In the era of COVID-19, the union hall is going virtual


LIVE-STREAMED CONVENTION: Presidential candidate Joe Biden was a keynote speaker at the Pennsylvania AFL-CIO convention April 6-7, the first to be held online.

By Don McIntosh

In the internal life of local unions, it’s been lonely few months since COVID-19 turned life upside down in mid-March. Meetings, fundraisers and conferences have been canceled. Union organizing house calls are off limits. But unions are adapting by moving nearly everything online. They’re finding that Zoom and other teleconference apps have their limits, but the new methods also have advantages.

A number of unions are finding that holding meetings online is actually increasing attendance. Members are spared the drive to and from the meeting, and they can attend from home without having to find child care.

Protec17, a 900-strong City of Portland technical employees union, polled its members and found that many prefer the new meeting format. Some meetings have had over 100 attendees.

AFSCME Local 189 switch-ed to holding all manner of meetings on Zoom, including regular membership meetings and sessions explaining contract language. As many as 80 members are attending, more than were regularly attending before. Meetings also increased to as frequent as once a week. One meeting was joined by Mayor Ted Wheeler for half an hour.

American Federation of Teachers (AFT) Local 111 President Belinda Reagan says her union of Portland Public Schools support staff had over 300 members at one online informational meeting about furloughs, and the format also makes it easy for the union to hold meetings at different times to accommodate varying demands on members’ schedules.

From July 28-30, AFT will become the first to hold a national union convention entirely online. Local 111’s Reagan said she immediately saw one advantage to that: Local chapters like hers often don’t have the funds to send their full allotment of delegates to the convention. Now that won’t be an issue.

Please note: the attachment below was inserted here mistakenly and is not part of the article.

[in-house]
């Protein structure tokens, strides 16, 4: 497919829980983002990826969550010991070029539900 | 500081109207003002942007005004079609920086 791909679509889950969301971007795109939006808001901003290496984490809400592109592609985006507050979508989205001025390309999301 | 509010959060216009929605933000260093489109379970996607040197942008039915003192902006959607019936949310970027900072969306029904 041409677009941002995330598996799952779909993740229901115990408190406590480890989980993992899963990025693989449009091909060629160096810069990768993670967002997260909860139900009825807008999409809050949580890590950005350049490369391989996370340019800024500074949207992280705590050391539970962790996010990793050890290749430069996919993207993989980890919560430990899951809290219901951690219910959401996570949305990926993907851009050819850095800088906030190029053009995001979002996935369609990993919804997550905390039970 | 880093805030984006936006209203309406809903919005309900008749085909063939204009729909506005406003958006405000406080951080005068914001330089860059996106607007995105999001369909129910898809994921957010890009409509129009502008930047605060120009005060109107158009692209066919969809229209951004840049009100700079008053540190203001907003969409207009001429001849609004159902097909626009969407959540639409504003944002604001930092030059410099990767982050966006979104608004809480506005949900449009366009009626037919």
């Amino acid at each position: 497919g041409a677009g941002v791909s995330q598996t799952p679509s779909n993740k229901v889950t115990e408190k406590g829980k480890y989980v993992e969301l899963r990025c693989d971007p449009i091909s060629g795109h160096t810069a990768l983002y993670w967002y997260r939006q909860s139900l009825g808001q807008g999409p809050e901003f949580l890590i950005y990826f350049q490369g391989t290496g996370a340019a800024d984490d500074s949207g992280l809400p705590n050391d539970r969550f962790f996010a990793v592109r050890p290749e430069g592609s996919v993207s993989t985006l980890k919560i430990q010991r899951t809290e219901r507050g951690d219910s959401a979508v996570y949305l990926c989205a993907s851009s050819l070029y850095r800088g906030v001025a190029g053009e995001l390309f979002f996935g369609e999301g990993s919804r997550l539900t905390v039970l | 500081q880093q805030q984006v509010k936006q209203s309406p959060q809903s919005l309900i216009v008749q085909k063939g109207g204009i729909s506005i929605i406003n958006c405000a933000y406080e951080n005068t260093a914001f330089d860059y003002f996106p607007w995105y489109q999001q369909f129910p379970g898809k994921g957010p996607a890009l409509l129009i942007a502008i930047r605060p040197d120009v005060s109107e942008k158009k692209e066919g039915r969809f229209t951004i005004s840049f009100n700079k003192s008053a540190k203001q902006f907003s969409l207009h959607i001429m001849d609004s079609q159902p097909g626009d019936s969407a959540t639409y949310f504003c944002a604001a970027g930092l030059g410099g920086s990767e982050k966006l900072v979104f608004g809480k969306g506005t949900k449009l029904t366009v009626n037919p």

Of course, live meetings are without a doubt more exciting, And Zoom can’t replace a crucial function of such gatherings: The fellowship of informal meetings in which union members from around a state or nation get to know each other one-on-one.

The Pennsylvania AFL-CIO was actually the first to hold a union convention online on April 6 and 7, after the Pittsburgh hotel where they planned to meet announced it would close. To be sure, it was a greatly pared down convention. Many affiliated unions had expected to elect their delegates in March, but those meetings were canceled as the epidemic shut down gatherings. The Pennsylvania AFL-CIO convention normally draws over 600 delegates and lasts three days. Instead, it took place over two days, with 305 delegates registered and as many as 270 online at any one time. Being online did make it possible for AFL-CIO leaders from 10 other state federations to take part without having to travel. And unions were also spared the expense of hotel stays and other meeting costs, at a time when many members are out of work. Still, Zoom was no substitute for the personal connections that would have been forged in person, and Bloomingdale said the 2022 convention would return to tradition.

“We certainly missed the face-to-face interaction,” Pennsylvania AFL-CIO President Rick Bloomingdale told the Labor Press.


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